Chronic circadian disturbance by a shortened light-dark cycle increases mortality

Noheon Park, Solmi Cheon, Gi Hoon Son, Sehyung Cho, Kyungjin Kim

Research output: Contribution to journalArticlepeer-review

48 Citations (Scopus)


Chronic circadian disturbance, a condition of desynchronization between endogenous clock and environmental light-dark (LD) cycle, is known to cause adverse physiological changes including mortality. However, it is yet unclear whether these consequences result from disturbance of endogenous clock or condition of the LD cycle per se. To address this issue, we imposed 3 different periods of LD cycle (T) on wild type and functional clock-defective (Per1-/-Per2-/-) mice. We found that the disturbed rhythms of locomotor activity and body temperature resulted from interaction of endogenous clock and T cycle and the chronic state of the disturbance suppressed the endogenous circadian rhythm. Interestingly, the endogenous clock and the T cycles affected body weight and food intake independently, while their interaction affected the life span resulting increased mortality of wild type mice in a shortened T cycle. These results strongly indicate the presence of both separate and combined effects of the endogenous clock and T cycle on different physiological variables implying that shift work scheduling can be an important influence on health parameters.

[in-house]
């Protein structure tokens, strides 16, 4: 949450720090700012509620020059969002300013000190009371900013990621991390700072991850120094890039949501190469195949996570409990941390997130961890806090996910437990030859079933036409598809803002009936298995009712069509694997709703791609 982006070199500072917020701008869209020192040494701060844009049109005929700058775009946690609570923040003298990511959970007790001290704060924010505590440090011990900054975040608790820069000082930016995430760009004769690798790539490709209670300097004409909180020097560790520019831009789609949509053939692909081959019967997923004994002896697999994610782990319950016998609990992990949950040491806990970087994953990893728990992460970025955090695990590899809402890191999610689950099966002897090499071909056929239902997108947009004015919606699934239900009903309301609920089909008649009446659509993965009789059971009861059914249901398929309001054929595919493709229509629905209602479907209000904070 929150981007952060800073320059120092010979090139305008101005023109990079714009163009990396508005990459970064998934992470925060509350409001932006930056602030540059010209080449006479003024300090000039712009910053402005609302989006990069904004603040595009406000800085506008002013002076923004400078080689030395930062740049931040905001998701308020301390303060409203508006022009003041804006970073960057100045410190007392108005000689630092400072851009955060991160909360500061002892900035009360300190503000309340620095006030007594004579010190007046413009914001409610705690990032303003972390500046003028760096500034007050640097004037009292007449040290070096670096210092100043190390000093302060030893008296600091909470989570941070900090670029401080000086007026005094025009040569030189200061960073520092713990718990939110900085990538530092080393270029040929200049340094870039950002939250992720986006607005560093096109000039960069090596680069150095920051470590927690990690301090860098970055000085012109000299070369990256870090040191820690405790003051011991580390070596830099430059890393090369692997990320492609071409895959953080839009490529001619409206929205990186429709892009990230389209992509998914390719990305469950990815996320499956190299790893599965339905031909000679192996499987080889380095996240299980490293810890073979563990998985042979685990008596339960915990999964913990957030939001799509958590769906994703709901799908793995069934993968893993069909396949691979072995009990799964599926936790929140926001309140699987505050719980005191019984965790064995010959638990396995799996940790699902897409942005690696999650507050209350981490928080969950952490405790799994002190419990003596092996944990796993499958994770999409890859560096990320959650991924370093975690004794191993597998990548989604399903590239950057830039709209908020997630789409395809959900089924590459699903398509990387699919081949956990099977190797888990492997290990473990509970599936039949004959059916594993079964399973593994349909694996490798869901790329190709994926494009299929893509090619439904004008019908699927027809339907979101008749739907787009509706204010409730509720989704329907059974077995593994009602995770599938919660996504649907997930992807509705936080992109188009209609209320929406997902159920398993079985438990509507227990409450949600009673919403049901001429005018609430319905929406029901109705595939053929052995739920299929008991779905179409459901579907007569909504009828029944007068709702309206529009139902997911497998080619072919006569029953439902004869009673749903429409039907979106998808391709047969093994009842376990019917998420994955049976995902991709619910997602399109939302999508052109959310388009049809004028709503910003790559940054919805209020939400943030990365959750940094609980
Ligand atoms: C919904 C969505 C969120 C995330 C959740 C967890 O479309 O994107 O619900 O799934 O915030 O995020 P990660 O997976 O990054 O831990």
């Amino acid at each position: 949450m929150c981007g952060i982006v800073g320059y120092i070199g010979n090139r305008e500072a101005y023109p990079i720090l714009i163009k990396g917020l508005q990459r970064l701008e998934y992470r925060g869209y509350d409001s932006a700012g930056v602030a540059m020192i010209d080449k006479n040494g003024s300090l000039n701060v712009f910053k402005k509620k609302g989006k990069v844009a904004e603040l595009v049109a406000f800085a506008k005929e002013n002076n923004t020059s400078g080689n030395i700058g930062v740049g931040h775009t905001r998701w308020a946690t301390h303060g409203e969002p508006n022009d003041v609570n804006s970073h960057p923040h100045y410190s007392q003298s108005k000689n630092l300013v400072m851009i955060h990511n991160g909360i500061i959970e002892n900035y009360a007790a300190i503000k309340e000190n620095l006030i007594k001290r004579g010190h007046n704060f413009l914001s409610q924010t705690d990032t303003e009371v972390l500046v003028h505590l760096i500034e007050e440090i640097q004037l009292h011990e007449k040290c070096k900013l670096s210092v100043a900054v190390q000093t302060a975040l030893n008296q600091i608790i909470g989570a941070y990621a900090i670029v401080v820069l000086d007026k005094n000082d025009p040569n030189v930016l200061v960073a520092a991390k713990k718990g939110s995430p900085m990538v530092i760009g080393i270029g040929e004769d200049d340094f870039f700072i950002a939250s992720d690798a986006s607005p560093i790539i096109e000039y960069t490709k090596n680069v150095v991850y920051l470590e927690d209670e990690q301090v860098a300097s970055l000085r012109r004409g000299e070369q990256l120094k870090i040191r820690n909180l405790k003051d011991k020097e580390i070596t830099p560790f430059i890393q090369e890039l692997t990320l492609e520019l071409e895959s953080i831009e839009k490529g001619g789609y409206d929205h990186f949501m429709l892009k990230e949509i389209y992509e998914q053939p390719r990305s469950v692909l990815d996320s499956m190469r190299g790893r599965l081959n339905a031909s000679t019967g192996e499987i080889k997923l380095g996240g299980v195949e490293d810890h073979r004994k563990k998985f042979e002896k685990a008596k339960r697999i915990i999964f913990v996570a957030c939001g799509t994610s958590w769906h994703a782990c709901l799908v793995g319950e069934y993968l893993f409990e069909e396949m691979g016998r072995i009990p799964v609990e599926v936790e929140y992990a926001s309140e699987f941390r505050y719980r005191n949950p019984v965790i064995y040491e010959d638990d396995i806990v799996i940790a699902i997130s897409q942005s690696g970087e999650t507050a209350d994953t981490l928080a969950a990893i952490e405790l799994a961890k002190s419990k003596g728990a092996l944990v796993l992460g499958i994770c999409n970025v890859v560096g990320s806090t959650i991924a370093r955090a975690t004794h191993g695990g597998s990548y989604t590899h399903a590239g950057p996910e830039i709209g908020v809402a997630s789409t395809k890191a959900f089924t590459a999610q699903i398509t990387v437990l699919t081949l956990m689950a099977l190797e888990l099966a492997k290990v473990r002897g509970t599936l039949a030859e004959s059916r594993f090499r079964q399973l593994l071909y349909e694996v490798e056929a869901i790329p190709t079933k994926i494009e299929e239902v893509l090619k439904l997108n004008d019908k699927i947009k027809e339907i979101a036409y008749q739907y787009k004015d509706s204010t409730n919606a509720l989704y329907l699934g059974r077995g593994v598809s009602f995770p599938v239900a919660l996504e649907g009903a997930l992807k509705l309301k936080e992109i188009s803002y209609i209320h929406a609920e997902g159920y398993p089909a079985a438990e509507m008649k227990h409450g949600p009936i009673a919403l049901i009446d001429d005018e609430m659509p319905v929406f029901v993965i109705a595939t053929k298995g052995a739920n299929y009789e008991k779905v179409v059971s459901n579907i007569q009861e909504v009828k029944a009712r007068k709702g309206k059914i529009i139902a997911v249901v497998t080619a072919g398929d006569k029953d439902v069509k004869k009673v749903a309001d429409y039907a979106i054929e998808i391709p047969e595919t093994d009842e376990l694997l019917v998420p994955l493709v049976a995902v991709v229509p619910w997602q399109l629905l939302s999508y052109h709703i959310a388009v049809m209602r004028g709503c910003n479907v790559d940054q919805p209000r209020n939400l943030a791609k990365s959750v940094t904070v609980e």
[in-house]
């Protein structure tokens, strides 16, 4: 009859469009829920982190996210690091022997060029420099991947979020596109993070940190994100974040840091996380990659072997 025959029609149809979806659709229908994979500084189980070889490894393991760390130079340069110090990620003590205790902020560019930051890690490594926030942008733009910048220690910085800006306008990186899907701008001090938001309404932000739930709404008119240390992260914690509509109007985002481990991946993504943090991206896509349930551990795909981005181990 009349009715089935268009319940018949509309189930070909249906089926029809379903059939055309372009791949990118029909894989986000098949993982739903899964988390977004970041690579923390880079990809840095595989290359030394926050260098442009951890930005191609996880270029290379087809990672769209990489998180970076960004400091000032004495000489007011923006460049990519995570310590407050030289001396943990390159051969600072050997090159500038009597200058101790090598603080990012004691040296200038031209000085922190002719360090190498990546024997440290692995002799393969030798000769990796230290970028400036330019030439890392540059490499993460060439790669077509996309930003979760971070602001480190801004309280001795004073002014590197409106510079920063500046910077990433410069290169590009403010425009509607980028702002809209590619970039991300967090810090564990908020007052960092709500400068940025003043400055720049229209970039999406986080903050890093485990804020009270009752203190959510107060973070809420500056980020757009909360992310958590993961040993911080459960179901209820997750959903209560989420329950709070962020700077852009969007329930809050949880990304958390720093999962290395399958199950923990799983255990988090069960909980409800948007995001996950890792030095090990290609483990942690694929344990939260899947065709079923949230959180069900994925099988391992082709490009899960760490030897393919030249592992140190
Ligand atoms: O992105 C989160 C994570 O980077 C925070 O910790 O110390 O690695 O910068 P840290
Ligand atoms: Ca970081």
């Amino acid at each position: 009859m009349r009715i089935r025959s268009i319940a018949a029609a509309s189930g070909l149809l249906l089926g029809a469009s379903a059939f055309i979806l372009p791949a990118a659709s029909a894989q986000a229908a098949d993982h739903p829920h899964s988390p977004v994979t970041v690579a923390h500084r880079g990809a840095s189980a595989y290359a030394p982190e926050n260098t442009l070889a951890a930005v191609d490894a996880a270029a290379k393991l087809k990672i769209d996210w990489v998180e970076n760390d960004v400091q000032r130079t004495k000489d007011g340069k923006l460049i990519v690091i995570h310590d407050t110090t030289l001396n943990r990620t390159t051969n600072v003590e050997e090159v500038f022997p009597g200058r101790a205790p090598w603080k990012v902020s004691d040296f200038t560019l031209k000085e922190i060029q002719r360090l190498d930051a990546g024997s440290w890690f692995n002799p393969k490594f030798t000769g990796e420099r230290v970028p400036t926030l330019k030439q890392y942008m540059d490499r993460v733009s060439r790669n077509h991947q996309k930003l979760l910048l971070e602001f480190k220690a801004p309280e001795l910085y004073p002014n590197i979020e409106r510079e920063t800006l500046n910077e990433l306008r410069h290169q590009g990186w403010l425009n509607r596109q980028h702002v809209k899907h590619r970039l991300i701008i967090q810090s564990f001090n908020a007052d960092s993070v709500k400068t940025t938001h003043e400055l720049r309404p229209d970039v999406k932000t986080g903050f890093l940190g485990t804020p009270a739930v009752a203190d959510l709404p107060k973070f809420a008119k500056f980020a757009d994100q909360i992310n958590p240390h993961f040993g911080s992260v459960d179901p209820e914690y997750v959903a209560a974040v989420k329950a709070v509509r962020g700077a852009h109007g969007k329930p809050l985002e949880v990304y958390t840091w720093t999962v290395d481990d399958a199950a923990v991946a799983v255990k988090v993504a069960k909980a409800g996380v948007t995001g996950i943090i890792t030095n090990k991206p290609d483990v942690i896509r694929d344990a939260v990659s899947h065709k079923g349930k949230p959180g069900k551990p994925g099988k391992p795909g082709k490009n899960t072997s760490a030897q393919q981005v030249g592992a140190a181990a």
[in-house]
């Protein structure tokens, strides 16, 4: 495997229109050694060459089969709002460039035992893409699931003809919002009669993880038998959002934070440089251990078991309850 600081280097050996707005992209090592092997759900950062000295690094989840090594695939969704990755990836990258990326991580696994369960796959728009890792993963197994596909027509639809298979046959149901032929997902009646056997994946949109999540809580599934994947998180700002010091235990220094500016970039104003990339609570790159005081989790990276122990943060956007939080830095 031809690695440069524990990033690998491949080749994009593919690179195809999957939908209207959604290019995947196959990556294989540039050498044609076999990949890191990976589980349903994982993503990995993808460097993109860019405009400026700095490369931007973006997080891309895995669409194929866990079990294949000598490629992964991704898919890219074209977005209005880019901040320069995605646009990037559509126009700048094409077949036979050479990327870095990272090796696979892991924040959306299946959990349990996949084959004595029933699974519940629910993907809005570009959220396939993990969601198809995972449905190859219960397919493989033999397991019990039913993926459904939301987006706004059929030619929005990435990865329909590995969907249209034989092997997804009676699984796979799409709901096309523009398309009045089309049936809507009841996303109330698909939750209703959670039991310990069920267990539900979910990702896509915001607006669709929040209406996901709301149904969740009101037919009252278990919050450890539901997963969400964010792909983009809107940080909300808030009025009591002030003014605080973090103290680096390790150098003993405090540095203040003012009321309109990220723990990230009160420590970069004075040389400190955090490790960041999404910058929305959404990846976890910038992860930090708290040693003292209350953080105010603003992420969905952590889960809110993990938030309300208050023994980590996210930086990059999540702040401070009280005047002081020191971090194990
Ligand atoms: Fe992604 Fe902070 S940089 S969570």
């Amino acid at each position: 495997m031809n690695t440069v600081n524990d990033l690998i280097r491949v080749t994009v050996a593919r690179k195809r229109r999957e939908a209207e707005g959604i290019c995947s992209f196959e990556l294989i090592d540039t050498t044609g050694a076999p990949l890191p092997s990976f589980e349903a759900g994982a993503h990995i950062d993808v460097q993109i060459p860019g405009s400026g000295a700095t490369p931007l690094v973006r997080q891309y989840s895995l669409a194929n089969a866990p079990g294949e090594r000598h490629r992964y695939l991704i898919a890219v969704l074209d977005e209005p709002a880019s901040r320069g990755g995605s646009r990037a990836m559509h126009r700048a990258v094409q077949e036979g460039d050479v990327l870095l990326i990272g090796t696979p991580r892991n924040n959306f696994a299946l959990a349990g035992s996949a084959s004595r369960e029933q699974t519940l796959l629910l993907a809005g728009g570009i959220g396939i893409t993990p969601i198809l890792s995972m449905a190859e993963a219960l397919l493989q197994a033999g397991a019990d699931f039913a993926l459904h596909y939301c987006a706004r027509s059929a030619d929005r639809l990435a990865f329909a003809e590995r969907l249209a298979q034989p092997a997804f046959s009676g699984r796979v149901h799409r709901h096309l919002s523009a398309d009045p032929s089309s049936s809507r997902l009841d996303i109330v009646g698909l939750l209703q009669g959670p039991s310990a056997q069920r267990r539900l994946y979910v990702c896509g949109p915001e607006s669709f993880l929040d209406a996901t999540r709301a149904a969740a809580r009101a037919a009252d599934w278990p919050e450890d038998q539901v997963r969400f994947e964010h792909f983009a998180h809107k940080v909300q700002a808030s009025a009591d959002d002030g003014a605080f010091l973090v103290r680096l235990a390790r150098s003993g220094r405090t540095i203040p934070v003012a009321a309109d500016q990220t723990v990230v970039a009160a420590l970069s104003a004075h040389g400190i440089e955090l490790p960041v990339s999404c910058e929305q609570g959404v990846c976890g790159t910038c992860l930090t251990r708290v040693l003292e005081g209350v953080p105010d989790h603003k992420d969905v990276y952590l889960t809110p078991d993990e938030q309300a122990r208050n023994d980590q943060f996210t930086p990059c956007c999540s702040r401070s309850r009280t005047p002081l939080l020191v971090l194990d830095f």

Original languageEnglish
Pages (from-to)1122.e11-1122.e22
JournalNeurobiology of Aging
Issue number6
Publication statusPublished - 2012 Jun
Externally publishedYes


  • Circadian disturbance
  • Endogenous clock
  • Health
  • Light-dark
  • Longevity
  • T cycle

ASJC Scopus subject areas

  • Neuroscience(all)
  • Ageing
  • Developmental Biology
  • Clinical Neurology
  • Geriatrics and Gerontology


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